Mohammad-Reza Lotfi

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Mohammad-Reza Lotfi
محمدرضا لطفی
محمدرضا لطفی - Mohamdreza Lotfi.jpg
Background information
Born(1947-01-01)1 January 1947
Gorgan, Iran
Died2 May 2014(2014-05-02) (aged 67)
Tehran, Iran
GenresClassical Persian music
Instrument(s)Tar, setar, kamancheh, daf
Years active1964–2014
LabelsAvaye Shayda

Mohammad-Reza Lotfi (Persian: محمدرضا لطفی; 1 January 1947 – 2 May 2014) was an Iranian classical musician renowned for his mastery of the tar and setar. He collaborated with singers such as Mohammad-Rezā Shajarian, Hengameh Akhavan, Shahram Nazeri and Alireza Shahmohammadi.

Life and career[edit]

Encouraged by his older brother, he learned to play the tar and showed his talent by winning the first prize in Iran's Young Musicians Festival in 1964.[citation needed] The following year, he started his studies at the Persian National Music Conservatory in Tehran under Habibollah Salehi and Master Ali Akbar Shahnazi. He was a tar player for the Fine Arts Administration Orchestra (Saba Orchestra) under the direction of Hossein Dehlavi. Some of his other eminent teachers were Abdollah Davami, from whom he learned the Radif, and Master Sa'id Hormozi, who taught him the setar.

Young Lotfi playing the tar

While attending the College of Fine Arts at Tehran University, Lotfi became the student of Master Nour-Ali Boroumand. He also worked at the Center for the Preservation and Propagation of Traditional Persian Music, both as a soloist and a conductor. His other accomplishments were teaching at the Center for Intellectual Development of Children and Adolescents, researching folk music for National Radio and Television, and appearing at the Shiraz Arts Festival. After graduating in 1973, Lotfi joined the faculty of Fine Arts at Tehran University.

Lotfi (Second from Left) Performing in Shiraz Arts Festival with Naser Farhangfar (first from left) and Shajarian, 1976

He continued his collaboration with Radio and Television and co-founded the Shayda Ensemble. Between 1978 and 1980, Lotfi became the Head of the School of Music at Tehran University. He served as the director of the Center for the Preservation and Propagation of Traditional Persian Music and the "Chavosh" Center. In 1984 Lotfi was invited by Fondazione Cini to participate in a seminar and perform concerts in Italy where he resided for two years. He lived in the United States from 1986 until his death and performed widely throughout Asia, Europe, and North America.

A prolific musician, he made numerous recordings both as a solo artist and with celebrated Iranian musicians such as, Mohammad Reza Shajarian, Shahram Nazeri, Hossein Alizadeh, and Parviz Meshkatian. Lotfi is one of the greatest contemporary masters of the tar and setar. He is among the major figures who, in the past twenty years, have revolutionized the Persian traditional (classical) music. His innovative approach of combining the classical with folk elements, both in terms of music and technique, has injected a new vitality into a very old tradition. His original creativity and the deep-rooted emotional quality of his playing have made him the father of a new aesthetics in Persian music.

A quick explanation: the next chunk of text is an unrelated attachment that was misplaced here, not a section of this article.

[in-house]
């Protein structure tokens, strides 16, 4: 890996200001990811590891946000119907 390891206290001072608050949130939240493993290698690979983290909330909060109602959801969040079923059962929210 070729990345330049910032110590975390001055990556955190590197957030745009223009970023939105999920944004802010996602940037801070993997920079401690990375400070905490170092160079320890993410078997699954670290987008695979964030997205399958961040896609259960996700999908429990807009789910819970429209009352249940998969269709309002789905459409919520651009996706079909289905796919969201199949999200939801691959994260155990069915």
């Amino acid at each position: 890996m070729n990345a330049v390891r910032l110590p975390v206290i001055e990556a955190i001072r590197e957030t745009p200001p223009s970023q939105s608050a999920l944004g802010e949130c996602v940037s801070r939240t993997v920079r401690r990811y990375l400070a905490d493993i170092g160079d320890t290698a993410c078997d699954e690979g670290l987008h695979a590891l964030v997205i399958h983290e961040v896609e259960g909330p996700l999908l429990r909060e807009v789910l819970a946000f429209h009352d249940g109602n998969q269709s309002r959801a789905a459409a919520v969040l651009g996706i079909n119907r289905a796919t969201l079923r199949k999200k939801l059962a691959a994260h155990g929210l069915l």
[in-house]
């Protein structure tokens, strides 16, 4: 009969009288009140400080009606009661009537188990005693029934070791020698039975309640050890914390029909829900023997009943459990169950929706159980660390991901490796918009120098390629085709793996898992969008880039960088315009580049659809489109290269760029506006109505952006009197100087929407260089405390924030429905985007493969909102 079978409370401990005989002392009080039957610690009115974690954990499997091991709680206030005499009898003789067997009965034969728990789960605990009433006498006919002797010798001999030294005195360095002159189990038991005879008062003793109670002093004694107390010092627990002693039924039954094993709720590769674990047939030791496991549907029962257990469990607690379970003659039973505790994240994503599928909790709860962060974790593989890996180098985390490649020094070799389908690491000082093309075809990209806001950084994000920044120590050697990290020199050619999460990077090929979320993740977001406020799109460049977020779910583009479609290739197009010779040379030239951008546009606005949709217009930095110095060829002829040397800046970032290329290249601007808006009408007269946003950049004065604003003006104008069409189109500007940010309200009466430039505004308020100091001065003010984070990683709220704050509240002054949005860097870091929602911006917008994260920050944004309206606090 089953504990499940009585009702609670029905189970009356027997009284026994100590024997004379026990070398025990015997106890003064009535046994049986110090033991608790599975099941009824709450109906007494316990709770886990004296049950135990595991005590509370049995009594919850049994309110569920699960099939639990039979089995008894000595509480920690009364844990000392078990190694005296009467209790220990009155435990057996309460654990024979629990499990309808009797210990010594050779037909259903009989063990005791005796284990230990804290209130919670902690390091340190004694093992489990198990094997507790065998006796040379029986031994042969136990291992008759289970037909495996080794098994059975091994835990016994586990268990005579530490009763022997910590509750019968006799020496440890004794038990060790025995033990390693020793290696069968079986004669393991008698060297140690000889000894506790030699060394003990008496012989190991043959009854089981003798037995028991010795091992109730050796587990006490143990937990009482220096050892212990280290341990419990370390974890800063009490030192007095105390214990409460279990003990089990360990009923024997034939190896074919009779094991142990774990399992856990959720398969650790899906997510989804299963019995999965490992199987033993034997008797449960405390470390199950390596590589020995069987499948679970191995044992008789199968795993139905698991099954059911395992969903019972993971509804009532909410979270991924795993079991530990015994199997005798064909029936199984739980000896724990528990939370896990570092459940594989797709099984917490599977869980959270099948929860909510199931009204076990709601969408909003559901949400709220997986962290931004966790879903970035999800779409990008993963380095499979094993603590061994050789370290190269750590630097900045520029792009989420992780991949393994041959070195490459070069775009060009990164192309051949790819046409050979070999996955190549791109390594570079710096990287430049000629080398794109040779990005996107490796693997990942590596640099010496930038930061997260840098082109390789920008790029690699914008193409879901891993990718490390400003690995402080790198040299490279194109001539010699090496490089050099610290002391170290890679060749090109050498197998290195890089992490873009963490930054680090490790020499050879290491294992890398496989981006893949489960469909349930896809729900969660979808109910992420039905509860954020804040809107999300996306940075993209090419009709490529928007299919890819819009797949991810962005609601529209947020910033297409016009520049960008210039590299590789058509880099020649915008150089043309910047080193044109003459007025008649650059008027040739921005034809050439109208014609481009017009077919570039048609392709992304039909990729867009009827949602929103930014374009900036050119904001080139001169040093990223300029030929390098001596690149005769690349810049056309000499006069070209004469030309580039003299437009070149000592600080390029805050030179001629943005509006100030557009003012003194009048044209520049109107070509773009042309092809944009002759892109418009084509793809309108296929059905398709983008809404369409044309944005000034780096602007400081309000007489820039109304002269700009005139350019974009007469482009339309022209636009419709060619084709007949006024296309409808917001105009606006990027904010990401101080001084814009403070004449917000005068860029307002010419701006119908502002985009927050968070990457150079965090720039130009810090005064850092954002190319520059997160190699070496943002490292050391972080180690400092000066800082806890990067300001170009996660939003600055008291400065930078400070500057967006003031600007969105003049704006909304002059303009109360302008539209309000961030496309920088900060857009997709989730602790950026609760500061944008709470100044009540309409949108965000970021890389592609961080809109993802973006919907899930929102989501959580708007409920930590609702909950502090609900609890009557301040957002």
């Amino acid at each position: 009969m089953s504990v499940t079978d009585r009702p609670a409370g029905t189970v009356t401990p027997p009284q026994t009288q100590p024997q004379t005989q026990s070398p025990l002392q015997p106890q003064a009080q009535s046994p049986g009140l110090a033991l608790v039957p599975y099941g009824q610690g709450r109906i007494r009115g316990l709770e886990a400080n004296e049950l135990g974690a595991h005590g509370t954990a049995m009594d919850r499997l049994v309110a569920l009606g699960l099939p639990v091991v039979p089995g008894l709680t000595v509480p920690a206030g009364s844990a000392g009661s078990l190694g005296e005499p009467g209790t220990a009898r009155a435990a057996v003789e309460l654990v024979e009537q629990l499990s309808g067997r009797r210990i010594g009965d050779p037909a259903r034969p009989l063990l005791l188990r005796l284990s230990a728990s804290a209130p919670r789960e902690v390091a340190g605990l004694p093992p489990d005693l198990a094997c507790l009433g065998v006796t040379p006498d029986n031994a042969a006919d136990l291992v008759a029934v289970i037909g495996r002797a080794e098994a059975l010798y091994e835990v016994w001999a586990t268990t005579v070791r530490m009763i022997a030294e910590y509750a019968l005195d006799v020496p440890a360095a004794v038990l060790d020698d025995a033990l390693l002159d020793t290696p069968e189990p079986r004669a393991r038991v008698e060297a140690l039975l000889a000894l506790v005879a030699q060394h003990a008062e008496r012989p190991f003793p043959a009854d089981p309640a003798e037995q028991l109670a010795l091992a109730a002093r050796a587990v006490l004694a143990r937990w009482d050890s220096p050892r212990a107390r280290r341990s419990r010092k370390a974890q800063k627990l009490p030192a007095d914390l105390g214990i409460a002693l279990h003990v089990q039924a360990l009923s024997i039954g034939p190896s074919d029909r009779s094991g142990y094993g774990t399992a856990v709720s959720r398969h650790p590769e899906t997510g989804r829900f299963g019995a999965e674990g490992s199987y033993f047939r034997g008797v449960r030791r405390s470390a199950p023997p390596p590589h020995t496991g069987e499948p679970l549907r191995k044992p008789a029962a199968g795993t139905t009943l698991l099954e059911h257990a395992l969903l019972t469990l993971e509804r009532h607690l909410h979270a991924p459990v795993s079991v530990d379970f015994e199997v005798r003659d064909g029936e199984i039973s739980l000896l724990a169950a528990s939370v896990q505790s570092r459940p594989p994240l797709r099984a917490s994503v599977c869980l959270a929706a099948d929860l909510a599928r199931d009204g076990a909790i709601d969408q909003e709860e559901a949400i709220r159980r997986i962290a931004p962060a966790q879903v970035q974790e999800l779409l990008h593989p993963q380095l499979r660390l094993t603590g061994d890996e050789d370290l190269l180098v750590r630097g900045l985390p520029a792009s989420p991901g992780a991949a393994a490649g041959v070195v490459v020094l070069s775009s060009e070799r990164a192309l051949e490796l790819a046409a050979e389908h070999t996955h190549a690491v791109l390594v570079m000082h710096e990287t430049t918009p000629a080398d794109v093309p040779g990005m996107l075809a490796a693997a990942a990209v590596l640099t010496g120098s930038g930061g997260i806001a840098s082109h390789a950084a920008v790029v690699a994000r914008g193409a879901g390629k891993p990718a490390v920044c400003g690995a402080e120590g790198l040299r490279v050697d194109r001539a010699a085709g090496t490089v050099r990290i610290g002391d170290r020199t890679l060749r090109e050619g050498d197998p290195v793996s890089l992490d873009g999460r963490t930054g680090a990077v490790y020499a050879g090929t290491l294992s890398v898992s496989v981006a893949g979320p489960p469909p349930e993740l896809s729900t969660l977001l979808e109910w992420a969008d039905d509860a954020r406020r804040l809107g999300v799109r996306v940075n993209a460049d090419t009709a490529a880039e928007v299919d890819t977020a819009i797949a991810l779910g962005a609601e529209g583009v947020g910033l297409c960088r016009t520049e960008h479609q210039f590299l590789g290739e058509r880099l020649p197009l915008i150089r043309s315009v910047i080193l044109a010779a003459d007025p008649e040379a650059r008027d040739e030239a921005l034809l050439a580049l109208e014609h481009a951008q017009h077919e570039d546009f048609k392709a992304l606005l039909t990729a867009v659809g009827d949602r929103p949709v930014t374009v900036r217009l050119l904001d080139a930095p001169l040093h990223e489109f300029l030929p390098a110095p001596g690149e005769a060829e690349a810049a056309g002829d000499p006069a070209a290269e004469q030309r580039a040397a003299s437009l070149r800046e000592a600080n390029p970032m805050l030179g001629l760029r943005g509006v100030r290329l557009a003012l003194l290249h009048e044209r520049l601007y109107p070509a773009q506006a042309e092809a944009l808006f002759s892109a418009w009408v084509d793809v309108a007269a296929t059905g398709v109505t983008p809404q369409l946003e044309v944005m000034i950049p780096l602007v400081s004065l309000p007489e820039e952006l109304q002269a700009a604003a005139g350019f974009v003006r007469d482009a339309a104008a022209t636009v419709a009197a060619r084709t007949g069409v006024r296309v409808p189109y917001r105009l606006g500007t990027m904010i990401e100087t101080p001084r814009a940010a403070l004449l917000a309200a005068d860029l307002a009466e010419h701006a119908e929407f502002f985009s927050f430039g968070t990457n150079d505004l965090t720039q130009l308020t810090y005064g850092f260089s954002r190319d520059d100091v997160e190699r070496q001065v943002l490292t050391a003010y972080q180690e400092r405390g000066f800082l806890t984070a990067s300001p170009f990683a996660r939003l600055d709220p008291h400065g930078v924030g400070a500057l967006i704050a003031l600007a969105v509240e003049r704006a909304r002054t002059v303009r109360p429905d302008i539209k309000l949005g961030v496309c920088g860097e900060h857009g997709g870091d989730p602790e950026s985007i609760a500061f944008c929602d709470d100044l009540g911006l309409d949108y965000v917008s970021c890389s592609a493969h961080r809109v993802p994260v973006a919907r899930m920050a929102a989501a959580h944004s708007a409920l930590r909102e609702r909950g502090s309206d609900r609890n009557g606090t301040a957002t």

Mohammad-Reza Lotfi

Selected vocal works[edit]

Mohammad Reza Lotfi, has many works with Mohammad Reza Shajarian performed in radio or in common concerts. He also has many self-vocal works. This is important that Lotfi and Shajarian, performed in the Rast-Panjgah mode in a live concert (1976), at which point no one had performed in this mode for at least 20 years.


Mohammad-Reza Lotfi playing tar in a concert.

Mohammad Reza Lotfi died on 2 May 2014 (age of 67) suffering from Prostate cancer. According to Hamid Dabashi, Lotfi's death marked "a crucial turning point in the history of classical Persian music and its spectacular rise and fall as a performing public art."

See also[edit]


  • Miller, Lloyd. "Music and Song in Persia". Curzon Press, London, 1999.
  • Akbarzadeh, Pejman. "Persian Musicians" (vol.3). Roshanak Publications/ Iran Heritage Society, Tehran / Los Angeles, 2008.
  • Laudan Nooshin, in The New Grove Dictionary of Music and Musicians, edited by Stanley Sadie, second edition (Macmillan, London, 2001). ISBN 1-56159-239-0. (Oxford University Press, 2001). ISBN 0-19-517067-9.
  • Dabashi, Hamid. "Persian classical music mourns a master: The death of virtuoso Mohammad Reza Lotfi marks the end of an era". Aljazeera, 20 May 2014.

External links[edit]

  • The Art of Improvisation in Persian Music, in Persian, Institute of Culture and Arts, Āvāy-e Shaydā.
  • Mohammad-Rezā Lotfi playing the Tār (a solo piece in Abu Atā Dastgāh), a slide show on YouTube (8 min 34 sec).
  • Mohammad-Rezā Lotfi (Tār and song), Mohammad Ghavihelm (Tonbak), Hushang Ebtehāj (Poem), at Bāl dar Bāl Conecert, London, October 2007, (1) on YouTube (6 min 28 sec), (2) on YouTube (7 min 28 sec).
  • Mohammad-Rezā Lotfi (Se'tār and song) and Mohammad Ghavihelm (Tonbak), playing in the Bāl dar Bāl Concert, London, October 2007, Video on YouTube (9 min 42 sec).